East of Constantinople, West of Shanghai


The art & craft of writing, a handbook in the form of a dialogue

I have finally finished reading Yours to Tell, Dialogues on the Art & Practice of Writing, by Steven Rasnic Tem and Melanie Tem, that I had started back at the end of may, and then had somehow slid down the reading pile, for a number of reasons.
I collect writing handbooks, and this one came back to me at the right time to offer some diversion and a different and fresh outlook on what I do. Because sometimes while we can’t write (for whatever reason), we still can read about writing

As the title says, the book is built in the form of a dialogue between the two authors, and it has a very relaxed, informal tone. It is probably not the best choice as a first handbook for the totally uninitiated, but if you’ve tried your hand at writing, you’ll find a lot of interesting insights in this one.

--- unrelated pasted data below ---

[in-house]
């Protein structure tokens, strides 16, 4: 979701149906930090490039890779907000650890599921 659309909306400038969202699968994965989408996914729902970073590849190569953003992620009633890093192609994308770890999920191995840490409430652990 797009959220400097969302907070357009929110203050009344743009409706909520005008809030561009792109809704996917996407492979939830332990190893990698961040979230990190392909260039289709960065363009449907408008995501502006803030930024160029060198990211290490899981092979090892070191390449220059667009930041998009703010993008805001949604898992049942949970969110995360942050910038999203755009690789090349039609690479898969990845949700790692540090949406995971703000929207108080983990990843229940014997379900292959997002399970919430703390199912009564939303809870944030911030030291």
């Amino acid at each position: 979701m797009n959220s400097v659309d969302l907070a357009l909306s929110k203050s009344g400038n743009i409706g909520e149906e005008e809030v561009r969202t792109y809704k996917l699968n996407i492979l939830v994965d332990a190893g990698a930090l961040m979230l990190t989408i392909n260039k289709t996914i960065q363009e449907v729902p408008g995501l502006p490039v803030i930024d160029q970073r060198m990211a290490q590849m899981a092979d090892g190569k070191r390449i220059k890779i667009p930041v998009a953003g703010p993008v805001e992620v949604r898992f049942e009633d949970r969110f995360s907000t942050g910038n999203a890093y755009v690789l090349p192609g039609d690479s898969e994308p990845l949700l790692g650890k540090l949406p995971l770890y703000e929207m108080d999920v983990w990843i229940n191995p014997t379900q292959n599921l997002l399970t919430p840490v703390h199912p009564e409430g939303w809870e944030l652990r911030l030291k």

While all the classic topics one finds in various writing primers are here, the approach is much more personal, and the book feels like you’re sitting somewhere, having a drink with your writer friends, and they start talking shop – as writers will often do.

The wide range of topics is handled with class and the authors manage to have a very sophisticated approach while keeping the text fresh, accessible and fun.

I really feel like recommending this one.


A day off

And so yesterday I took the day off. It was, after all, my birthday, and so I spent the day reading a book, listening to some music, and watching a few episodes of a TV series (god bless streaming services and my high-speed satellite connection). I also had a nice serving of tiramisù (a simple dessert that apparently is very popular outside of Italy).

And because this is that kind of blog, here’s the recipe, taken from Wikibooks – and also a controversial, egg-less alternative, courtesy of the BBC. My goodness, to reach the tender age of 52 and find out that tiramisù can be “controversial”…!

As for my other birthday activities…

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